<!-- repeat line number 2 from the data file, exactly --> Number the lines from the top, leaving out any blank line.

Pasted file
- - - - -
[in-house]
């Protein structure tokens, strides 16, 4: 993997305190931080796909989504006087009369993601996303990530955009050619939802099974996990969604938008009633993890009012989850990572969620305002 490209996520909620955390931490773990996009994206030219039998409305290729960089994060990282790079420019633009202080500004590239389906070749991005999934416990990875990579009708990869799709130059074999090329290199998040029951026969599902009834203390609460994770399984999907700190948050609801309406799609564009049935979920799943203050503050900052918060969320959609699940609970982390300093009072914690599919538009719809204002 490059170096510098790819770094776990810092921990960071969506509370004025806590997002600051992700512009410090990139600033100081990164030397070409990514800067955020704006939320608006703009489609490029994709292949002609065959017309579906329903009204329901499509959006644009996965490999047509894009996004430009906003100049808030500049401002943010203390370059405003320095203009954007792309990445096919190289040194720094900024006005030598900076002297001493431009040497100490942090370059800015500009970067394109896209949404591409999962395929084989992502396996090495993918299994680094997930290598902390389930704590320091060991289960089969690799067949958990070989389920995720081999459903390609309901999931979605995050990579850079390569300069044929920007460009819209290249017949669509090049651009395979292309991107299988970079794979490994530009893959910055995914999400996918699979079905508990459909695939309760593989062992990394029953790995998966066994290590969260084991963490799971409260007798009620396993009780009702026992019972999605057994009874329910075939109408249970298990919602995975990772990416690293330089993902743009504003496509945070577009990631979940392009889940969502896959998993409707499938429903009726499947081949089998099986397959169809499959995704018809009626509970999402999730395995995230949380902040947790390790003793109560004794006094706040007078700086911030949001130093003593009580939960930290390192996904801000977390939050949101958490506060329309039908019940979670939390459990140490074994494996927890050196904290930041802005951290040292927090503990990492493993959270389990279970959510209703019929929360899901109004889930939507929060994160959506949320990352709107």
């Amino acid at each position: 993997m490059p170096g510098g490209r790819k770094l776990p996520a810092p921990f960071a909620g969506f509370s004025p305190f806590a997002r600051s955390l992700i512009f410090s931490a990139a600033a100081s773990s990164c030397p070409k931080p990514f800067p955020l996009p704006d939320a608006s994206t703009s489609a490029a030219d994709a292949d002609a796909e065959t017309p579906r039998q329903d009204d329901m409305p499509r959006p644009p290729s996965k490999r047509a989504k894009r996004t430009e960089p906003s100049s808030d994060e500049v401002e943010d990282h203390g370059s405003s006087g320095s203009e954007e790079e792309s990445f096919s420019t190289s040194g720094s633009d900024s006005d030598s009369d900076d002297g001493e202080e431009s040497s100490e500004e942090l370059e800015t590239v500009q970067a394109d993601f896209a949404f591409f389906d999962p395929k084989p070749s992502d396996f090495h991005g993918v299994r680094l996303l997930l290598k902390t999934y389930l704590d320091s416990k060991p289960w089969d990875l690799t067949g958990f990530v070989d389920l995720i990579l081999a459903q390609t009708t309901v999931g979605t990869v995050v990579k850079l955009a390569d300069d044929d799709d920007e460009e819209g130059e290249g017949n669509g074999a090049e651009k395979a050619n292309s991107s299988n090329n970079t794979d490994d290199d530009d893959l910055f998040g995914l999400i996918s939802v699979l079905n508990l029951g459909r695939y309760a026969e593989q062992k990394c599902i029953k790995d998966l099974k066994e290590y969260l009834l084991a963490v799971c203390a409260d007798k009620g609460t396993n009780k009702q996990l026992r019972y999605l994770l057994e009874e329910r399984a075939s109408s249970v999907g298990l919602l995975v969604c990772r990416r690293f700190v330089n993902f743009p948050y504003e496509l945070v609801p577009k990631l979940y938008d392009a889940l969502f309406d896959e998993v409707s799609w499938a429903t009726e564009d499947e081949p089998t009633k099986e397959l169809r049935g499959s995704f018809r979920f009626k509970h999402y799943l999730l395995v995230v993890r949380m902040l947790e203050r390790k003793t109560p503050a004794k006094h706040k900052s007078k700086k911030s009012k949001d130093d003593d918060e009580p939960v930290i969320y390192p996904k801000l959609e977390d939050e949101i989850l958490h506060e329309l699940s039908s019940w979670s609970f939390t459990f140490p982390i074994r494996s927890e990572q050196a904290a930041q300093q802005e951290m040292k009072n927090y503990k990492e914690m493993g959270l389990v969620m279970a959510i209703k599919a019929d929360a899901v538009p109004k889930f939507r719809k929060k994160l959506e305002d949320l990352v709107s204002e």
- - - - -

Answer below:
């Protein structure tokens, strides 16, 4: 993997305190931080796909989504006087009369993601996303990530955009050619939802099974996990969604938008009633993890009012989850990572969620305002 490209996520909620955390931490773990996009994206030219039998409305290729960089994060990282790079420019633009202080500004590239389906070749991005999934416990990875990579009708990869799709130059074999090329290199998040029951026969599902009834203390609460994770399984999907700190948050609801309406799609564009049935979920799943203050503050900052918060969320959609699940609970982390300093009072914690599919538009719809204002 490059170096510098790819770094776990810092921990960071969506509370004025806590997002600051992700512009410090990139600033100081990164030397070409990514800067955020704006939320608006703009489609490029994709292949002609065959017309579906329903009204329901499509959006644009996965490999047509894009996004430009906003100049808030500049401002943010203390370059405003320095203009954007792309990445096919190289040194720094900024006005030598900076002297001493431009040497100490942090370059800015500009970067394109896209949404591409999962395929084989992502396996090495993918299994680094997930290598902390389930704590320091060991289960089969690799067949958990070989389920995720081999459903390609309901999931979605995050990579850079390569300069044929920007460009819209290249017949669509090049651009395979292309991107299988970079794979490994530009893959910055995914999400996918699979079905508990459909695939309760593989062992990394029953790995998966066994290590969260084991963490799971409260007798009620396993009780009702026992019972999605057994009874329910075939109408249970298990919602995975990772990416690293330089993902743009504003496509945070577009990631979940392009889940969502896959998993409707499938429903009726499947081949089998099986397959169809499959995704018809009626509970999402999730395995995230949380902040947790390790003793109560004794006094706040007078700086911030949001130093003593009580939960930290390192996904801000977390939050949101958490506060329309039908019940979670939390459990140490074994494996927890050196904290930041802005951290040292927090503990990492493993959270389990279970959510209703019929929360899901109004889930939507929060994160959506949320990352709107």